Monday, 27 October 2008
Anil Kapoor and Salman Khan in a pre-release still from the film
Music by A.R. Rahman
Lyrics by Gulzar
Flashback blah blah blah
Director Subhash Ghai has always had the knack to obtaining exceptional music for his movies. For almost two decades, he worked wonders with Laxmikant-Pyarelal, notably Karz (1980) and Ram Lakhan (1989). In 1997, Nadeem-Shravan deviated from their usual style to create some unique music for Pardes. It was in 1999 that Ghai got AR Rahman to work on a rocking score for Taal.
Rahman then worked with Ghai on Kisna (2005), he couldn’t work on the entire album due to other commitments so Ismail Darbar (Hum Dil De Chuke Sanam, Devdas) composed the other songs of the album.
As the trailers reveal, Yuvvraaj has a Taal-like feel in its visuals, but the music is a clever contrast to Taal's music.
Main hoon yuvvraaj is a dialogue-piece by Salman Khan mixed with Beethoven’s fifth, a prelude to Tu meri dost hain, a melodious song by Benny Dayal, Shreya Ghoshal and AR Rahman. Shano may take time getting used to; its languid pace is something different from other party-based songs. Tu muskura has a soothing calm in its flow, while Mastam mastam expresses a joyous celebration, one of the creative peaks of the album, Sonu Nigam is at his best here.
Zindagi by Srinivas has a ruminating tone to it. Dil Ka Rishta is a brother-bonding kind of song, with innovatively used English lyrics. Manmohini morey is strictly classical song, the one song in the album that may take some patience to listen to.
The Shano remix is a tolerable listen, under three minutes, it is over before you know it, a Rahman album doesn’t require a remix, unless AR himself does the honours. Overall, the album makes for a very satisfying listen.
For an attentive listening experience, shut yourself in a dark room with the music system, close your eyes and press the play button. It works every time.
In the process you identify what you like and don't like listening to, and why...
Wednesday, 15 October 2008
Monday, 13 October 2008
Stylish kidnapper kidnaps billionaire's bikini daughter and the rest as they say, is misery...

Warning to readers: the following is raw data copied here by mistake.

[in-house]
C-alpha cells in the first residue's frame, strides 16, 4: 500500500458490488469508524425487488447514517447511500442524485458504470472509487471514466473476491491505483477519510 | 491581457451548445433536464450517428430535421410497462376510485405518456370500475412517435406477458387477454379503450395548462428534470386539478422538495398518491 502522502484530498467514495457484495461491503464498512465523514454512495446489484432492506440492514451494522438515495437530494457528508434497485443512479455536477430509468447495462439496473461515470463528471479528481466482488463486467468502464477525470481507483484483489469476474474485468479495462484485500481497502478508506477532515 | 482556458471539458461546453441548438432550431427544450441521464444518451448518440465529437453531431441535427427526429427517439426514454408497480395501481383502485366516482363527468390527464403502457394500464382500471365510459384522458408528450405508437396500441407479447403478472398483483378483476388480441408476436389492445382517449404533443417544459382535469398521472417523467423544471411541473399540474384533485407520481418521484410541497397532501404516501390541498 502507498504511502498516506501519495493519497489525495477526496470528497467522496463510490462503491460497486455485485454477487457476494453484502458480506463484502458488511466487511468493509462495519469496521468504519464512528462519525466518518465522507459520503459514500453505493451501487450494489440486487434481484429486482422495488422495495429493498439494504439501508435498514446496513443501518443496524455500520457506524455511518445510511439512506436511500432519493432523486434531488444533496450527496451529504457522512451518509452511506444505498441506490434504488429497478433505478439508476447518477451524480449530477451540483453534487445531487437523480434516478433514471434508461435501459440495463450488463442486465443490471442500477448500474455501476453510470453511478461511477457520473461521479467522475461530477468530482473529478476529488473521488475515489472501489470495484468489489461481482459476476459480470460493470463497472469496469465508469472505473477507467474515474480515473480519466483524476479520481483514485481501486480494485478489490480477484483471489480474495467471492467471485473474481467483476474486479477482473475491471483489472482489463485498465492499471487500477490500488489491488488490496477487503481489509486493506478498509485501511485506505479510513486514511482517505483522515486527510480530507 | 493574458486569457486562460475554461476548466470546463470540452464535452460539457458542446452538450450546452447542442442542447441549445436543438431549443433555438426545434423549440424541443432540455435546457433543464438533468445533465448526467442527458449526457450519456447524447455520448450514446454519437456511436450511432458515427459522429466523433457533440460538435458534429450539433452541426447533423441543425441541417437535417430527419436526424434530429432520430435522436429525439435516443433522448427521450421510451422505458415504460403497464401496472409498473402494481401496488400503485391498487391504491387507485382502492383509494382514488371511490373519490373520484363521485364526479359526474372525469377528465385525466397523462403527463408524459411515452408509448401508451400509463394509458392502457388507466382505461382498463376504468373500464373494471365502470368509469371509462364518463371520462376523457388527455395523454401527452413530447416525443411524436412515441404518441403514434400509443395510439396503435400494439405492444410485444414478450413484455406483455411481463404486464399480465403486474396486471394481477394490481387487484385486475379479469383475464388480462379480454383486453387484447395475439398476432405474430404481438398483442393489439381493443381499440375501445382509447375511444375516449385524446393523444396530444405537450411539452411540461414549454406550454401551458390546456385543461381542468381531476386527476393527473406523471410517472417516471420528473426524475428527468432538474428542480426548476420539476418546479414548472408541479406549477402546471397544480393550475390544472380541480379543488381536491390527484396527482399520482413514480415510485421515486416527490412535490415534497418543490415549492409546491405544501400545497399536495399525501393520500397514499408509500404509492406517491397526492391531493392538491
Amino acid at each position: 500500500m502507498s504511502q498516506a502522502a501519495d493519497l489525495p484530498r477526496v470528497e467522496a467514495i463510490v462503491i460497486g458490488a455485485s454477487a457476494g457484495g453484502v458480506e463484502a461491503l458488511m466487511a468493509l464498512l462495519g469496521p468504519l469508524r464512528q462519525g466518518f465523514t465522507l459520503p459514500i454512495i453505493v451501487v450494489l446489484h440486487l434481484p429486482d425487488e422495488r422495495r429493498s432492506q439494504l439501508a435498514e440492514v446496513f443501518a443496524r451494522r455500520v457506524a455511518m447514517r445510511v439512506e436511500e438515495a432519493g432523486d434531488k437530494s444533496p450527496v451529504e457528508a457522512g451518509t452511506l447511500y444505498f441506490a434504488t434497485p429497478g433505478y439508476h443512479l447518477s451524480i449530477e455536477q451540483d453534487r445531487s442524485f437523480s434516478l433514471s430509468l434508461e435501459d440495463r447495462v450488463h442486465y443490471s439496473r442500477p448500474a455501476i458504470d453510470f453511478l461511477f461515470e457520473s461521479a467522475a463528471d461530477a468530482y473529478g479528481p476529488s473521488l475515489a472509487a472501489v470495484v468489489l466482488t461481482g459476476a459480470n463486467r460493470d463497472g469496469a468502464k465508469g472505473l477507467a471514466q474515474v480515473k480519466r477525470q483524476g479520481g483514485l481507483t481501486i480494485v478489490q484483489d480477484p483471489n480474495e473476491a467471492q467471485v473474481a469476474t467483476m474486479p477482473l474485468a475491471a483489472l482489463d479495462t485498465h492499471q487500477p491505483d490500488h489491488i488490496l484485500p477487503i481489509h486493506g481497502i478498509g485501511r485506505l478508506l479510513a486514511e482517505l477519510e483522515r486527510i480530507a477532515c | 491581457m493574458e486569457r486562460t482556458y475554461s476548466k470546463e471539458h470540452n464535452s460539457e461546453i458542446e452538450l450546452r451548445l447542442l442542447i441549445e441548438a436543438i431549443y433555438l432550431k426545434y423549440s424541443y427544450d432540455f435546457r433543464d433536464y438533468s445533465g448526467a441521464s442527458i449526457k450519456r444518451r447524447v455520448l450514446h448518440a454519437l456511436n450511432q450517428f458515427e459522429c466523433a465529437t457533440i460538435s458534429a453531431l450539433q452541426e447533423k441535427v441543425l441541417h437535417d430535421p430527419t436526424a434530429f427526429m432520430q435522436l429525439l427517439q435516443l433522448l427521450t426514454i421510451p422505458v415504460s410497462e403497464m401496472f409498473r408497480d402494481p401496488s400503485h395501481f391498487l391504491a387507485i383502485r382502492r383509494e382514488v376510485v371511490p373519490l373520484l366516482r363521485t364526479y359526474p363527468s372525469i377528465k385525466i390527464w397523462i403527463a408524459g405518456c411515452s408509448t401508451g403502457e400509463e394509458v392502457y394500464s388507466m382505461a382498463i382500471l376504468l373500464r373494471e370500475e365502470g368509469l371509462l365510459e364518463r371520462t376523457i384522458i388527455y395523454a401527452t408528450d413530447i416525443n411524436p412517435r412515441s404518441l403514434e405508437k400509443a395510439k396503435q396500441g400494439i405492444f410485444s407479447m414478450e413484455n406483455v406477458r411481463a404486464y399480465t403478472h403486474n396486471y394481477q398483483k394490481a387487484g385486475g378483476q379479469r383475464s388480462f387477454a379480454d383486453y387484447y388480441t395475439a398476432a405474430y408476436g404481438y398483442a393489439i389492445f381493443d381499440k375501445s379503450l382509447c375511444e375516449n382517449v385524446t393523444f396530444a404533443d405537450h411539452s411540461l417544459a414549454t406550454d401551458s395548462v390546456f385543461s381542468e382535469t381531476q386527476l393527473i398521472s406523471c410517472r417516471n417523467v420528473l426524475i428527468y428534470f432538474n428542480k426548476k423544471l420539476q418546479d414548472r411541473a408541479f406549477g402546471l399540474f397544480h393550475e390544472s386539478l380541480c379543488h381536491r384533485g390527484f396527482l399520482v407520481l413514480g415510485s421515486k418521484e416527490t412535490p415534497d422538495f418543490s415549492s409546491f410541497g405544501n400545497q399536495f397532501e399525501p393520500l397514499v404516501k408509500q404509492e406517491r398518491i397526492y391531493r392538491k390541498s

Sanjay Gadhvi's two Dhoom movies were empty, dreadful and stylish, but more importantly for the director- successful. So he is here with Kidnap, another mindless crap with some sane touch in the end.
Imran Khan is adequate as the stylish, unreal vengeful kidnapper, Minissha Lamba is wasted in a forced body show - too much cleavage and navel and shoulder and hips and bust...voyeurists may indulge their senses here...Sanjay Dutt does well, as a tired, arrogant father, Vidya Malvade is decent.
Imran Khan took an untrodden path with this role - a contrast from his cute good boy image of his first movie, but the director lets him down. Let your brain rest while you take in this flesh filled trash.
The lead couple, played by Adah Sharma and Rajesh Duggal, pose for a 'before the ghost came' family picture
Vikram Bhatt gets the location right (gloomy Yorkshire, England), the make up guy creates some scary scars on the hapless heroine, but the rest of the film staggers through rip-off's from hollywood horror flicks.
The trademark Vikram is there - dracula kisses ( man nibbling at woman's neck and nibbling and nibbling...), over the top acting and a dramatic 'believe it or not'climax. Don't expect to be scared and you will neither be disappointed nor satisfied - some place in between...
Last word: Shuba Mudgal's lively renderation of Bichua is great art at work...